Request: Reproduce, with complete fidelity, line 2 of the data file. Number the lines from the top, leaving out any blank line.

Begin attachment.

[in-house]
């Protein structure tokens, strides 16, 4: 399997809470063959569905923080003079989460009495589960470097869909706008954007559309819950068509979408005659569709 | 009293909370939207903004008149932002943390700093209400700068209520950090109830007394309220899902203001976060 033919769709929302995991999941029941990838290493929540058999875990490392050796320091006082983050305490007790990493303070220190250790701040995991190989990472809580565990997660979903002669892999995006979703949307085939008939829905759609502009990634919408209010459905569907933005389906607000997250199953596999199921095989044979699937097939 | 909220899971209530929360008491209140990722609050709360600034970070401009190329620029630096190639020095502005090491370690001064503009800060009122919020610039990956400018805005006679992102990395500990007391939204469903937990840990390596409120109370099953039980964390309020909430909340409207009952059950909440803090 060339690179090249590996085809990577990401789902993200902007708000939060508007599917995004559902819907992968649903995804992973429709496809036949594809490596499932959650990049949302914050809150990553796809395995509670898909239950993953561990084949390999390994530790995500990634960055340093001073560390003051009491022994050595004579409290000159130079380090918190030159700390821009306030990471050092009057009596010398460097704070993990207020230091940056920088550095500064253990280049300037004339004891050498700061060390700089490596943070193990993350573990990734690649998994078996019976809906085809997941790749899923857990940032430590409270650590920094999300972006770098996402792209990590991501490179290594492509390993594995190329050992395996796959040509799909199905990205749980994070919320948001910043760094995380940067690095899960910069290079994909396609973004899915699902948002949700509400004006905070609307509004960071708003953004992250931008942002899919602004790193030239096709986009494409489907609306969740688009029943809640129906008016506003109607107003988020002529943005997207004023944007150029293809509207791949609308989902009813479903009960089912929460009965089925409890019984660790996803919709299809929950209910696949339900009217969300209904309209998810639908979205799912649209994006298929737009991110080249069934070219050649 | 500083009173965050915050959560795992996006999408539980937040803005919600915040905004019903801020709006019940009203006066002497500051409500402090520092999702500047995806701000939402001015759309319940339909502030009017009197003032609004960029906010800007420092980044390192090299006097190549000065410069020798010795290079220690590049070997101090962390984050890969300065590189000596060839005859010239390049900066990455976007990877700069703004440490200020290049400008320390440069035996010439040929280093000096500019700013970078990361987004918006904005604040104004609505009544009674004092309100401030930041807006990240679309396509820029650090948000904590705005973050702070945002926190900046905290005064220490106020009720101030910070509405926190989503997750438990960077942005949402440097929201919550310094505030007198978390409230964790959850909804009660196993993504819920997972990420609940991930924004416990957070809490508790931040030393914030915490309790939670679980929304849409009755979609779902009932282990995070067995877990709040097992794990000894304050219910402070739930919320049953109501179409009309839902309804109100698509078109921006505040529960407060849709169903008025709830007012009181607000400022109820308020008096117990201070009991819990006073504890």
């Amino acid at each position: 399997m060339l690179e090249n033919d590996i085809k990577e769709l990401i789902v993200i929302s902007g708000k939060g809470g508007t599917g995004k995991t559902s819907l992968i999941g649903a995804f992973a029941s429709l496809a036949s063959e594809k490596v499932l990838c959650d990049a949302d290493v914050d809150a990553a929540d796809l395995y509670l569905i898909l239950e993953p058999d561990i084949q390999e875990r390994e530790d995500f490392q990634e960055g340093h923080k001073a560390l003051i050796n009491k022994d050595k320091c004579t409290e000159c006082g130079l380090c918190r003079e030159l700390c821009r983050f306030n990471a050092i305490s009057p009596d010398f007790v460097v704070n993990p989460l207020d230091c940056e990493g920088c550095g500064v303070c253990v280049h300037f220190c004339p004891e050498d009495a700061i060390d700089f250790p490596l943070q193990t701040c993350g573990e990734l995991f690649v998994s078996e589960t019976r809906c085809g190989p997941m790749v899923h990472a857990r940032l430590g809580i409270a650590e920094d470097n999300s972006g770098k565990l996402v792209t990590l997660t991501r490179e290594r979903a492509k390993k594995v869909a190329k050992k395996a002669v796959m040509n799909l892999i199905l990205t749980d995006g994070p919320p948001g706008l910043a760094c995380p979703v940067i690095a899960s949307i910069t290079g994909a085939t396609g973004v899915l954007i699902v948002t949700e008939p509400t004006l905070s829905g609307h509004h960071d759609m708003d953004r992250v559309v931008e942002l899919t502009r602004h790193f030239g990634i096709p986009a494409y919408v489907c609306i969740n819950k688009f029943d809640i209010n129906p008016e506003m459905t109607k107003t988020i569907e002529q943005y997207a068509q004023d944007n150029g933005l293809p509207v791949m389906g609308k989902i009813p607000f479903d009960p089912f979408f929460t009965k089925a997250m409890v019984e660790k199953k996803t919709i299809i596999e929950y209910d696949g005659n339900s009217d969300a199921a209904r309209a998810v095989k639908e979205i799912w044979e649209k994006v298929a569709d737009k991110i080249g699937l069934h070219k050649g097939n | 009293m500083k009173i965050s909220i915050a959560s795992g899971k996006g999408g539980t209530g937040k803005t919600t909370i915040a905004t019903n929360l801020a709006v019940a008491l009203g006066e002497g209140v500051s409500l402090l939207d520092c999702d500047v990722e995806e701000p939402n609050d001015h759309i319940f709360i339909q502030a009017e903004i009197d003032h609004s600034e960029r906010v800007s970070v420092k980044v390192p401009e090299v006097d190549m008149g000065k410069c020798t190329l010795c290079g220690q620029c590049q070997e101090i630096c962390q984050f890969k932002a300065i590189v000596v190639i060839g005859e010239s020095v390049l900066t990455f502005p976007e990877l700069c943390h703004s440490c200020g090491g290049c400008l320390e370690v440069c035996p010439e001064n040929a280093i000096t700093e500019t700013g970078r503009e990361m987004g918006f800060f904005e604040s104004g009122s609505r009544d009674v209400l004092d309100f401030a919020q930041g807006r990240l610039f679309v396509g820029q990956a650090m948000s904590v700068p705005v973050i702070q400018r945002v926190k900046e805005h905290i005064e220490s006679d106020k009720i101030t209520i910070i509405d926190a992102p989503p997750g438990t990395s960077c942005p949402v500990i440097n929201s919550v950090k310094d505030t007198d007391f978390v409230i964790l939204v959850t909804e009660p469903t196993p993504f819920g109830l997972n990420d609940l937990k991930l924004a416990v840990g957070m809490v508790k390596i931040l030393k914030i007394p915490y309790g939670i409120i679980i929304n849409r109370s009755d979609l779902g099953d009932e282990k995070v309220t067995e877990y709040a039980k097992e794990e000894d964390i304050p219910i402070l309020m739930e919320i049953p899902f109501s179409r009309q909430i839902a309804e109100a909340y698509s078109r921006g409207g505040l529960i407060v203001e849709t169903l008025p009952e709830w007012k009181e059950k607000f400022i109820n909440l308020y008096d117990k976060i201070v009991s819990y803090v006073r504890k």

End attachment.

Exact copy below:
């Protein structure tokens, strides 16, 4: 399997809470063959569905923080003079989460009495589960470097869909706008954007559309819950068509979408005659569709 | 009293909370939207903004008149932002943390700093209400700068209520950090109830007394309220899902203001976060 033919769709929302995991999941029941990838290493929540058999875990490392050796320091006082983050305490007790990493303070220190250790701040995991190989990472809580565990997660979903002669892999995006979703949307085939008939829905759609502009990634919408209010459905569907933005389906607000997250199953596999199921095989044979699937097939 | 909220899971209530929360008491209140990722609050709360600034970070401009190329620029630096190639020095502005090491370690001064503009800060009122919020610039990956400018805005006679992102990395500990007391939204469903937990840990390596409120109370099953039980964390309020909430909340409207009952059950909440803090 060339690179090249590996085809990577990401789902993200902007708000939060508007599917995004559902819907992968649903995804992973429709496809036949594809490596499932959650990049949302914050809150990553796809395995509670898909239950993953561990084949390999390994530790995500990634960055340093001073560390003051009491022994050595004579409290000159130079380090918190030159700390821009306030990471050092009057009596010398460097704070993990207020230091940056920088550095500064253990280049300037004339004891050498700061060390700089490596943070193990993350573990990734690649998994078996019976809906085809997941790749899923857990940032430590409270650590920094999300972006770098996402792209990590991501490179290594492509390993594995190329050992395996796959040509799909199905990205749980994070919320948001910043760094995380940067690095899960910069290079994909396609973004899915699902948002949700509400004006905070609307509004960071708003953004992250931008942002899919602004790193030239096709986009494409489907609306969740688009029943809640129906008016506003109607107003988020002529943005997207004023944007150029293809509207791949609308989902009813479903009960089912929460009965089925409890019984660790996803919709299809929950209910696949339900009217969300209904309209998810639908979205799912649209994006298929737009991110080249069934070219050649 | 500083009173965050915050959560795992996006999408539980937040803005919600915040905004019903801020709006019940009203006066002497500051409500402090520092999702500047995806701000939402001015759309319940339909502030009017009197003032609004960029906010800007420092980044390192090299006097190549000065410069020798010795290079220690590049070997101090962390984050890969300065590189000596060839005859010239390049900066990455976007990877700069703004440490200020290049400008320390440069035996010439040929280093000096500019700013970078990361987004918006904005604040104004609505009544009674004092309100401030930041807006990240679309396509820029650090948000904590705005973050702070945002926190900046905290005064220490106020009720101030910070509405926190989503997750438990960077942005949402440097929201919550310094505030007198978390409230964790959850909804009660196993993504819920997972990420609940991930924004416990957070809490508790931040030393914030915490309790939670679980929304849409009755979609779902009932282990995070067995877990709040097992794990000894304050219910402070739930919320049953109501179409009309839902309804109100698509078109921006505040529960407060849709169903008025709830007012009181607000400022109820308020008096117990201070009991819990006073504890």